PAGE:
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BW Businessworld

Why do construction projects fail?

Ensuring construction is carried out using global standards with the technology can lead to resilience and more energy-efficient structures that are ecologically balanced.

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A risk management perspective Even before the arrival of the COVID outbreak, the construction industry was struggling with myriad issues that witnessed quite a few businesses close, both national and global. The reasons ranged from having a poor internal management approach to the presence of an unfavorable external ecosystem. With the all-around instability wrought by the pandemic, the construction industry, a vital contributor to the country’s GDP, has found itself in a quandary similar to other sectors. A construction project can fail due to multiple issues. However, a key factor that could contribute to failure is the lack of preconstruction project management processes. Although it is extremely important to ensure a thorough risk assessment is done before a project goes on the ground to minimize risks, it is equally important to ensure preconstruction project management processes are followed and not compromised. 

Here at a glance are the most common risks one should take into account before proceeding with a construction project 

Cost risks: Adhering to a budget is critical for any business to survive. More so, while carrying out a construction project as it requires frequent infusions of ready liquidity. Minor miscalculations on the part of the developer during a project can turn out to be extremely expensive and can take a heavy toll on the financials and future of the business.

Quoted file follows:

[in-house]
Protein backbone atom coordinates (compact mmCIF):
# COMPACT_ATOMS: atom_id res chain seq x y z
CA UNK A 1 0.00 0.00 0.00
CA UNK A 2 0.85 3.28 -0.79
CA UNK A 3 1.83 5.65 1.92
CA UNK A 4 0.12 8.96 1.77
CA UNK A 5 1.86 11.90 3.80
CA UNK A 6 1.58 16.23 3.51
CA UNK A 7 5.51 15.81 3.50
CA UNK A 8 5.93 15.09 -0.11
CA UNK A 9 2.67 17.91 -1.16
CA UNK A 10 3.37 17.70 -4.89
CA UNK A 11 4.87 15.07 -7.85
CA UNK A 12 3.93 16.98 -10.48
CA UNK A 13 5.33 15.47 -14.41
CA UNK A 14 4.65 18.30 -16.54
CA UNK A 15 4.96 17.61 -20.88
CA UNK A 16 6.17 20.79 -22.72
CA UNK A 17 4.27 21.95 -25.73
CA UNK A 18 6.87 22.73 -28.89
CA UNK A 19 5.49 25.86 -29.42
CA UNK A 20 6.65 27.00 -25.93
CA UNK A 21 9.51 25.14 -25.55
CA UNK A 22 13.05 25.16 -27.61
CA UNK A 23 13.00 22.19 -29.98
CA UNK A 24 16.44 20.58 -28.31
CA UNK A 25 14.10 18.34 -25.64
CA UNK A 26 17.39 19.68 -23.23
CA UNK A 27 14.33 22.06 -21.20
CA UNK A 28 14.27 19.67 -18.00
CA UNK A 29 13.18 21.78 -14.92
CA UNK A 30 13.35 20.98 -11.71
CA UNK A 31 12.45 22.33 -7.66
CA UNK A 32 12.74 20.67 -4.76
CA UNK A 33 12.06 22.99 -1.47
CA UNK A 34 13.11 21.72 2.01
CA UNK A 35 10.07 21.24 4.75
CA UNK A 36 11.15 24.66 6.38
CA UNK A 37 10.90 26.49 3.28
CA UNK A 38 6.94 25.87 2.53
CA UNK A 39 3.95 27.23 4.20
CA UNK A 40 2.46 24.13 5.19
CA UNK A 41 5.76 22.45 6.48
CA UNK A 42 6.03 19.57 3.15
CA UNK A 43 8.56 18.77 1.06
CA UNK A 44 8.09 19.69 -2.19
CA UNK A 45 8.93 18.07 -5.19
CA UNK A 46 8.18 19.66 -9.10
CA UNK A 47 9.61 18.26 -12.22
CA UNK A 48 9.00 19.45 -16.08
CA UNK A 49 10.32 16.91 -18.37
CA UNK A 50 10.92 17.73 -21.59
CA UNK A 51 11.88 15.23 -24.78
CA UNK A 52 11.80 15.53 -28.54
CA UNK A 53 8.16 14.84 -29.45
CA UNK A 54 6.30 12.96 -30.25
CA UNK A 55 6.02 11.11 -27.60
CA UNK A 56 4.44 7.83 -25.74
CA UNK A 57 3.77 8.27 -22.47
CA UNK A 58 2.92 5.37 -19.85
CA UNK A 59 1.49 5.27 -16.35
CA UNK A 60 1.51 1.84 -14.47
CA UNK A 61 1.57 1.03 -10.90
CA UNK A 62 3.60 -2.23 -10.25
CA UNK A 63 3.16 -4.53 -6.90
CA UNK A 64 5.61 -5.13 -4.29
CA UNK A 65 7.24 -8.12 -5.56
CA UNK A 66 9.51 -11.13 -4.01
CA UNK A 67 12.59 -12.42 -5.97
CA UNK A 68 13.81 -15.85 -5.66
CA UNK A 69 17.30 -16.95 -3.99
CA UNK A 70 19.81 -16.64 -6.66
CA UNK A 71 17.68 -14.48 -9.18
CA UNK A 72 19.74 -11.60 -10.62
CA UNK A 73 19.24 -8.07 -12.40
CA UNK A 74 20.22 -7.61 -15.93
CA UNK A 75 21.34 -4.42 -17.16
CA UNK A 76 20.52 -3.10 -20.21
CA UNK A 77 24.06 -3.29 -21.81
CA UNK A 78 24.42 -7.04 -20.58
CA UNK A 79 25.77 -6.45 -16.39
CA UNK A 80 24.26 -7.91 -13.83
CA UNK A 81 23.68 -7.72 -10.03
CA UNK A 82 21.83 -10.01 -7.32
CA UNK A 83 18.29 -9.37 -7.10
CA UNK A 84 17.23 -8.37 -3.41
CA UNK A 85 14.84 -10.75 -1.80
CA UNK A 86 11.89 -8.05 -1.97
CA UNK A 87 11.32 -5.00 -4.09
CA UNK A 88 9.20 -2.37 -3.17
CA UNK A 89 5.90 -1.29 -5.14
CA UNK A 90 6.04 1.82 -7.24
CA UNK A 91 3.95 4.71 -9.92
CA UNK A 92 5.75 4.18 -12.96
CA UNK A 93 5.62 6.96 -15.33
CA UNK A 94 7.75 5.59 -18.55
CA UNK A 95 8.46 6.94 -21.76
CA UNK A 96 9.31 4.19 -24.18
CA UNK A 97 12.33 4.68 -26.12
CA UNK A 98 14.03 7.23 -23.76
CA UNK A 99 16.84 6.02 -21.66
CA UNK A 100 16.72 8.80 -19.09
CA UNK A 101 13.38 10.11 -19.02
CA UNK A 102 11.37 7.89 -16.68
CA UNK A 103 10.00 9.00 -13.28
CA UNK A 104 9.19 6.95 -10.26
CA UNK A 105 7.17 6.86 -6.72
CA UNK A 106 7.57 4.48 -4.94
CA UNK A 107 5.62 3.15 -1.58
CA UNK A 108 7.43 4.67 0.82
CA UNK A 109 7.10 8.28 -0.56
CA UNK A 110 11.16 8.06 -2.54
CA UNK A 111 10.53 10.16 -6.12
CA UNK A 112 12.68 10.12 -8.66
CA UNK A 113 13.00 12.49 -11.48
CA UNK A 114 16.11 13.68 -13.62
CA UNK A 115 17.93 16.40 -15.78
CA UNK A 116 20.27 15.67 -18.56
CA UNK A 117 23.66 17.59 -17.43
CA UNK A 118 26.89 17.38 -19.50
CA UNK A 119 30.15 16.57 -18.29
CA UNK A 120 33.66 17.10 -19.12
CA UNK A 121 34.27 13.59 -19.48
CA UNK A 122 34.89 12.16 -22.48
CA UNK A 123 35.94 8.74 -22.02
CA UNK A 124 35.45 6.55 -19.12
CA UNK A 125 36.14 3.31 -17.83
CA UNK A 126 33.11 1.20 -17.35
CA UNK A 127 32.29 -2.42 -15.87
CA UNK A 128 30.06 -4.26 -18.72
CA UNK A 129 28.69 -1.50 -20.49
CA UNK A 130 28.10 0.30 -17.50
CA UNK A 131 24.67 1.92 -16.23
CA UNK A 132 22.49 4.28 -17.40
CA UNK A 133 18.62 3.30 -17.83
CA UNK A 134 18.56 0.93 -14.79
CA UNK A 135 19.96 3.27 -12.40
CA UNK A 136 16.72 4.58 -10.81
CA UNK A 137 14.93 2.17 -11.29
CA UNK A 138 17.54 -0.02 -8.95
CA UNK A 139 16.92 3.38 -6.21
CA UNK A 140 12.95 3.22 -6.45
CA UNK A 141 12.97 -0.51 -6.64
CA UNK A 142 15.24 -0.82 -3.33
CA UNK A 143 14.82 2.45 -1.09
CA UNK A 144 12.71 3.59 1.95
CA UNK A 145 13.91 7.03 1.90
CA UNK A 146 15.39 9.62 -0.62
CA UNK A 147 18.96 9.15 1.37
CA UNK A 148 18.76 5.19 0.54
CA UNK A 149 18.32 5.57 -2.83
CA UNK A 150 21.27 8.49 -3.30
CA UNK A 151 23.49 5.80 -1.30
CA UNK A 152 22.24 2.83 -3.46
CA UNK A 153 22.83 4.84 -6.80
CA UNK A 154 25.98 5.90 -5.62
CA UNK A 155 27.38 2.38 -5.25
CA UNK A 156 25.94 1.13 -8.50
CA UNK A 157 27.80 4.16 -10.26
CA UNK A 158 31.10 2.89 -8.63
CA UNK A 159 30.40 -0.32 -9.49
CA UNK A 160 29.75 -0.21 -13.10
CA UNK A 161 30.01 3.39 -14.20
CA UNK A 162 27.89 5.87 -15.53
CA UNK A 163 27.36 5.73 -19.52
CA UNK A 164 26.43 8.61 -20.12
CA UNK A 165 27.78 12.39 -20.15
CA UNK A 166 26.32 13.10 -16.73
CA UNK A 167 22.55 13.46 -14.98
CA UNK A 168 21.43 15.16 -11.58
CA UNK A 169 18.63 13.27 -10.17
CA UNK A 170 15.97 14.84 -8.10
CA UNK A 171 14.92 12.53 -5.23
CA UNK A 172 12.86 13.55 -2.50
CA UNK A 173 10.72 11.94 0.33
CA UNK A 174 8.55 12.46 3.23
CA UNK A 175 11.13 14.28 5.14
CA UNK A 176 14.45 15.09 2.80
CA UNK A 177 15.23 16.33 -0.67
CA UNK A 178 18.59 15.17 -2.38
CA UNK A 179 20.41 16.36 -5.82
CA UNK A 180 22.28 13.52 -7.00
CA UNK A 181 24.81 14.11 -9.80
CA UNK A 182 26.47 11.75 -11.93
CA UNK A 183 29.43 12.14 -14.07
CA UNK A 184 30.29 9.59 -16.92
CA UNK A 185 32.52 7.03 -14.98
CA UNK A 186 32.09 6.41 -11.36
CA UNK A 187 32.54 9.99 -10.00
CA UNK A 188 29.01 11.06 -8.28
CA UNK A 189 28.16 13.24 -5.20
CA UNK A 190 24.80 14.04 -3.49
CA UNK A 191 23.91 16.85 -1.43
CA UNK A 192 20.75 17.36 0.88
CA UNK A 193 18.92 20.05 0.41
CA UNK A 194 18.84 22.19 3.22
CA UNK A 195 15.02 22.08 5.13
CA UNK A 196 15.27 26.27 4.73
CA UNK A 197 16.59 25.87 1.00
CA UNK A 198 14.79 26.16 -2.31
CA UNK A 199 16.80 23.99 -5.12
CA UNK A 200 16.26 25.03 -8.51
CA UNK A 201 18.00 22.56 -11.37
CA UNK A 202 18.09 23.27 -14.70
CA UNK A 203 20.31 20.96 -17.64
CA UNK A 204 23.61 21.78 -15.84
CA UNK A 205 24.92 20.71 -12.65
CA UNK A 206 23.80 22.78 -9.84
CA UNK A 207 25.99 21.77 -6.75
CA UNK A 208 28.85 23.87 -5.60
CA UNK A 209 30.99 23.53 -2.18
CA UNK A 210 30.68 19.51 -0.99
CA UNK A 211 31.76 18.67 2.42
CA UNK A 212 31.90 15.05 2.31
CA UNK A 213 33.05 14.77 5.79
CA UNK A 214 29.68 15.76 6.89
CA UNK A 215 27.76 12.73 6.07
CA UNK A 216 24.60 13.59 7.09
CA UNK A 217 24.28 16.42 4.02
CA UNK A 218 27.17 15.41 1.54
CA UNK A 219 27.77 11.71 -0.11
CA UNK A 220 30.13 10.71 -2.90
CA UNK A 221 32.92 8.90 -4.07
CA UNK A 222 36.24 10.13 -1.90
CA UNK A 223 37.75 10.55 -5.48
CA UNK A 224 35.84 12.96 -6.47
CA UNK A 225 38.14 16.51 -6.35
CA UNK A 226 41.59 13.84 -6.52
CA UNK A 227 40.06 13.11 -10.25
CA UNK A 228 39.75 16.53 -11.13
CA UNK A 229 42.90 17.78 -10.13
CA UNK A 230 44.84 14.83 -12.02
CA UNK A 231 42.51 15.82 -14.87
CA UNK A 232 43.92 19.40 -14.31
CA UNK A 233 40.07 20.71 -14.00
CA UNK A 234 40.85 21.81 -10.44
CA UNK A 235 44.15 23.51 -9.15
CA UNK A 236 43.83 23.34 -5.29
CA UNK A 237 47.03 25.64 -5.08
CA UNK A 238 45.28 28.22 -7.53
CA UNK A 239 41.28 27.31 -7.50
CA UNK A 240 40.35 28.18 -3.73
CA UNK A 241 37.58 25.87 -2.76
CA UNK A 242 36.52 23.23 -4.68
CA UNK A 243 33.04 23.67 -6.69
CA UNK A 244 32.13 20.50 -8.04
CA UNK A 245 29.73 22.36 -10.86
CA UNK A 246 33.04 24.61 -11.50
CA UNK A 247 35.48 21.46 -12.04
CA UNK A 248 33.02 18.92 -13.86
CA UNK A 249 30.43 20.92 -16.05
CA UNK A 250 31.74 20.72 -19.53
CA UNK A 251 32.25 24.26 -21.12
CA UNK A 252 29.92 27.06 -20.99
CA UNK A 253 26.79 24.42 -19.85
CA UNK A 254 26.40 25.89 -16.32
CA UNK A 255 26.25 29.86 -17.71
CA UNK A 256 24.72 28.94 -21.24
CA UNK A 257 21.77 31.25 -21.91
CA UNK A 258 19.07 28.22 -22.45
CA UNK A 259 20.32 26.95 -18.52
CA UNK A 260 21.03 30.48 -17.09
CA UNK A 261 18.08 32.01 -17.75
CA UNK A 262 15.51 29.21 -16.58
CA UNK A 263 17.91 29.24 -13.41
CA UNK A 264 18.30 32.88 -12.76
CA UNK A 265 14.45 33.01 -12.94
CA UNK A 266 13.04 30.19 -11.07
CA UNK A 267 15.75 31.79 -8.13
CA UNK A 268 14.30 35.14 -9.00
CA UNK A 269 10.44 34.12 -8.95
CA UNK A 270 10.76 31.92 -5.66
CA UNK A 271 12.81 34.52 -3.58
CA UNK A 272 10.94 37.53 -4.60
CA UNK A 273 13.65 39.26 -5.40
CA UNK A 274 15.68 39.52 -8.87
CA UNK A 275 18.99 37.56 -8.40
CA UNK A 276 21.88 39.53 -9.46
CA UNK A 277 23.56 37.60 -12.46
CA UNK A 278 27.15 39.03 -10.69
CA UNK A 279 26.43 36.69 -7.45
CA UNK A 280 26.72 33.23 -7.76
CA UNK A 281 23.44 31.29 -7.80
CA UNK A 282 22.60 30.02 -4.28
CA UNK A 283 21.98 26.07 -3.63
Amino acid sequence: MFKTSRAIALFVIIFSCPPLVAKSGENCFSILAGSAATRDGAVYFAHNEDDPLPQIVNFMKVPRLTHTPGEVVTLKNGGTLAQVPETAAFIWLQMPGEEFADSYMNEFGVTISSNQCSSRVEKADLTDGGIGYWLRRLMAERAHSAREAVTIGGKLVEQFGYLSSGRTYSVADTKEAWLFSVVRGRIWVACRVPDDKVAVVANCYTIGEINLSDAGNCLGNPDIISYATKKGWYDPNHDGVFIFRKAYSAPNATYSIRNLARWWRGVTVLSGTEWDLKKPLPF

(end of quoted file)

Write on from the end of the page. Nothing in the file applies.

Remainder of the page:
Capacities and Capabilities risks: There exists a substantial skill mismatch amongst the current workforce that leads to lower productivity, encumbering the efficient execution of a project. It is recommended that a particular task should be given to the labour that has the requisite skills to complete the job ensuring quality. 

Absence of processes: The presence of rigorous and robust processes is essential to every step of a construction project. Planning, due diligence, and compliance with processes help to minimize risks. A digital representation with the use of BIM prior to the execution of a project can aide in keeping the physical and functional risks at bay. Moreover, it can help in implementing efficient, sustainable, and cost-effective solutions. A strong risk management system for both the project and the organization is crucial to prevent any lapses with respect to time, costs, quality, health, and safety for the project. Cash Flow Planning: Construction being a capital-intensive business, cash flow planning for a project is crucial. A breakdown in enough funds can result in a liquidity crunch, throwing the entire project into disarray. It can impact the overall project performance parameters leading to financial, legal, and stakeholder challenges.